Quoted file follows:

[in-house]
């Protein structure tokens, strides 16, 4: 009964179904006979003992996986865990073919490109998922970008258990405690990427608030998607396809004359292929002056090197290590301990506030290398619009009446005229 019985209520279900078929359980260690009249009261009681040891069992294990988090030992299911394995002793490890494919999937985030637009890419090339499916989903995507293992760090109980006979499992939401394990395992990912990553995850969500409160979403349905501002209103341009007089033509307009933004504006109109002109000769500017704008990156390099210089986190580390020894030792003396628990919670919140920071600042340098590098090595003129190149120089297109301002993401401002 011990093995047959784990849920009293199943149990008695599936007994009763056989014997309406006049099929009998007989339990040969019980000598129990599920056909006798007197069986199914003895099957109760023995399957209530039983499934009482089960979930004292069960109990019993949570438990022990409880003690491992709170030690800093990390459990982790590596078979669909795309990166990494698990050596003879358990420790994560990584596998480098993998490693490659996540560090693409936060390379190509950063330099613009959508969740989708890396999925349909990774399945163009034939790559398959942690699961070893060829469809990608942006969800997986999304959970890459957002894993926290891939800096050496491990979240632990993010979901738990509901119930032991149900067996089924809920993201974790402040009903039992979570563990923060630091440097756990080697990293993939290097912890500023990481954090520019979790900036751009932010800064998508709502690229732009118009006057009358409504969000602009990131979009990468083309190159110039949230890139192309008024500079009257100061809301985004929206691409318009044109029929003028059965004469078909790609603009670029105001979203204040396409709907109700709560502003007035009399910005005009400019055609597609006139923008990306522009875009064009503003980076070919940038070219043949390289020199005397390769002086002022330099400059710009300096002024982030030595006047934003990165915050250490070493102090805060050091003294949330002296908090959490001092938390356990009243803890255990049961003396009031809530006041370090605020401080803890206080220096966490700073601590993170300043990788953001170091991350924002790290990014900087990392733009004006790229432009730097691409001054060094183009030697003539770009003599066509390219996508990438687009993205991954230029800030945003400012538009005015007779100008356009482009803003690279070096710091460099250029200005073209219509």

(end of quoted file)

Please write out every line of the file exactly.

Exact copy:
[in-house]
């Protein structure tokens, strides 16, 4: 009964179904006979003992996986865990073919490109998922970008258990405690990427608030998607396809004359292929002056090197290590301990506030290398619009009446005229 019985209520279900078929359980260690009249009261009681040891069992294990988090030992299911394995002793490890494919999937985030637009890419090339499916989903995507293992760090109980006979499992939401394990395992990912990553995850969500409160979403349905501002209103341009007089033509307009933004504006109109002109000769500017704008990156390099210089986190580390020894030792003396628990919670919140920071600042340098590098090595003129190149120089297109301002993401401002 011990093995047959784990849920009293199943149990008695599936007994009763056989014997309406006049099929009998007989339990040969019980000598129990599920056909006798007197069986199914003895099957109760023995399957209530039983499934009482089960979930004292069960109990019993949570438990022990409880003690491992709170030690800093990390459990982790590596078979669909795309990166990494698990050596003879358990420790994560990584596998480098993998490693490659996540560090693409936060390379190509950063330099613009959508969740989708890396999925349909990774399945163009034939790559398959942690699961070893060829469809990608942006969800997986999304959970890459957002894993926290891939800096050496491990979240632990993010979901738990509901119930032991149900067996089924809920993201974790402040009903039992979570563990923060630091440097756990080697990293993939290097912890500023990481954090520019979790900036751009932010800064998508709502690229732009118009006057009358409504969000602009990131979009990468083309190159110039949230890139192309008024500079009257100061809301985004929206691409318009044109029929003028059965004469078909790609603009670029105001979203204040396409709907109700709560502003007035009399910005005009400019055609597609006139923008990306522009875009064009503003980076070919940038070219043949390289020199005397390769002086002022330099400059710009300096002024982030030595006047934003990165915050250490070493102090805060050091003294949330002296908090959490001092938390356990009243803890255990049961003396009031809530006041370090605020401080803890206080220096966490700073601590993170300043990788953001170091991350924002790290990014900087990392733009004006790229432009730097691409001054060094183009030697003539770009003599066509390219996508990438687009993205991954230029800030945003400012538009005015007779100008356009482009803003690279070096710091460099250029200005073209219509």